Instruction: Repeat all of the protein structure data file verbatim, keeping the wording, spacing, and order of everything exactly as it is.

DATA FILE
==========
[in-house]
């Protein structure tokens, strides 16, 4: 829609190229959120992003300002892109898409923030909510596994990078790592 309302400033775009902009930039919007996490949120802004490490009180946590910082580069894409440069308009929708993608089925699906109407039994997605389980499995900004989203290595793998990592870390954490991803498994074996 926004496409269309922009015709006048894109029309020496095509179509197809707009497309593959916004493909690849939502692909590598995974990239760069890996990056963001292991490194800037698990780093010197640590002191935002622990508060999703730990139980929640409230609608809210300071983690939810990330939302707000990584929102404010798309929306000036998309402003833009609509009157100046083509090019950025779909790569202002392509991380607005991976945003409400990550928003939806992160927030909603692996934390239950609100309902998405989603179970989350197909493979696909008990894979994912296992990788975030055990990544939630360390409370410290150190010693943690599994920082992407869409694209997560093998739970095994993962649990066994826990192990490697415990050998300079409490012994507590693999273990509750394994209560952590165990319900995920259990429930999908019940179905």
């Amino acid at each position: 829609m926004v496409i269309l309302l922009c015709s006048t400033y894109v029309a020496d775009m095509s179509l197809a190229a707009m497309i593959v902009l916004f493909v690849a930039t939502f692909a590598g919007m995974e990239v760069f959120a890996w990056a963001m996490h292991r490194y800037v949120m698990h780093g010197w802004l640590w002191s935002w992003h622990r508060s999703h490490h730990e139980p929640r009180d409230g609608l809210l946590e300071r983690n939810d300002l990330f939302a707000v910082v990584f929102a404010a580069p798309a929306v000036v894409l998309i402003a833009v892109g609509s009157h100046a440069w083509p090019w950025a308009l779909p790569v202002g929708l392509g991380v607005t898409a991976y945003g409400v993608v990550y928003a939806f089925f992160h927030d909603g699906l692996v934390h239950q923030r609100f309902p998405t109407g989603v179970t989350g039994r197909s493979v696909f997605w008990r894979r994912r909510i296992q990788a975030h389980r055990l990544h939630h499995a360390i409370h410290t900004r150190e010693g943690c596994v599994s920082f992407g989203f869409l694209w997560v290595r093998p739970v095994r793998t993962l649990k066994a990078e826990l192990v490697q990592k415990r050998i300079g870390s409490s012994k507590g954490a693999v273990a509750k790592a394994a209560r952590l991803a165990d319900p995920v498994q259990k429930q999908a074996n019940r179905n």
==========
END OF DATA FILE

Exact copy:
[in-house]
């Protein structure tokens, strides 16, 4: 829609190229959120992003300002892109898409923030909510596994990078790592 309302400033775009902009930039919007996490949120802004490490009180946590910082580069894409440069308009929708993608089925699906109407039994997605389980499995900004989203290595793998990592870390954490991803498994074996 926004496409269309922009015709006048894109029309020496095509179509197809707009497309593959916004493909690849939502692909590598995974990239760069890996990056963001292991490194800037698990780093010197640590002191935002622990508060999703730990139980929640409230609608809210300071983690939810990330939302707000990584929102404010798309929306000036998309402003833009609509009157100046083509090019950025779909790569202002392509991380607005991976945003409400990550928003939806992160927030909603692996934390239950609100309902998405989603179970989350197909493979696909008990894979994912296992990788975030055990990544939630360390409370410290150190010693943690599994920082992407869409694209997560093998739970095994993962649990066994826990192990490697415990050998300079409490012994507590693999273990509750394994209560952590165990319900995920259990429930999908019940179905």
């Amino acid at each position: 829609m926004v496409i269309l309302l922009c015709s006048t400033y894109v029309a020496d775009m095509s179509l197809a190229a707009m497309i593959v902009l916004f493909v690849a930039t939502f692909a590598g919007m995974e990239v760069f959120a890996w990056a963001m996490h292991r490194y800037v949120m698990h780093g010197w802004l640590w002191s935002w992003h622990r508060s999703h490490h730990e139980p929640r009180d409230g609608l809210l946590e300071r983690n939810d300002l990330f939302a707000v910082v990584f929102a404010a580069p798309a929306v000036v894409l998309i402003a833009v892109g609509s009157h100046a440069w083509p090019w950025a308009l779909p790569v202002g929708l392509g991380v607005t898409a991976y945003g409400v993608v990550y928003a939806f089925f992160h927030d909603g699906l692996v934390h239950q923030r609100f309902p998405t109407g989603v179970t989350g039994r197909s493979v696909f997605w008990r894979r994912r909510i296992q990788a975030h389980r055990l990544h939630h499995a360390i409370h410290t900004r150190e010693g943690c596994v599994s920082f992407g989203f869409l694209w997560v290595r093998p739970v095994r793998t993962l649990k066994a990078e826990l192990v490697q990592k415990r050998i300079g870390s409490s012994k507590g954490a693999v273990a509750k790592a394994a209560r952590l991803a165990d319900p995920v498994q259990k429930q999908a074996n019940r179905n």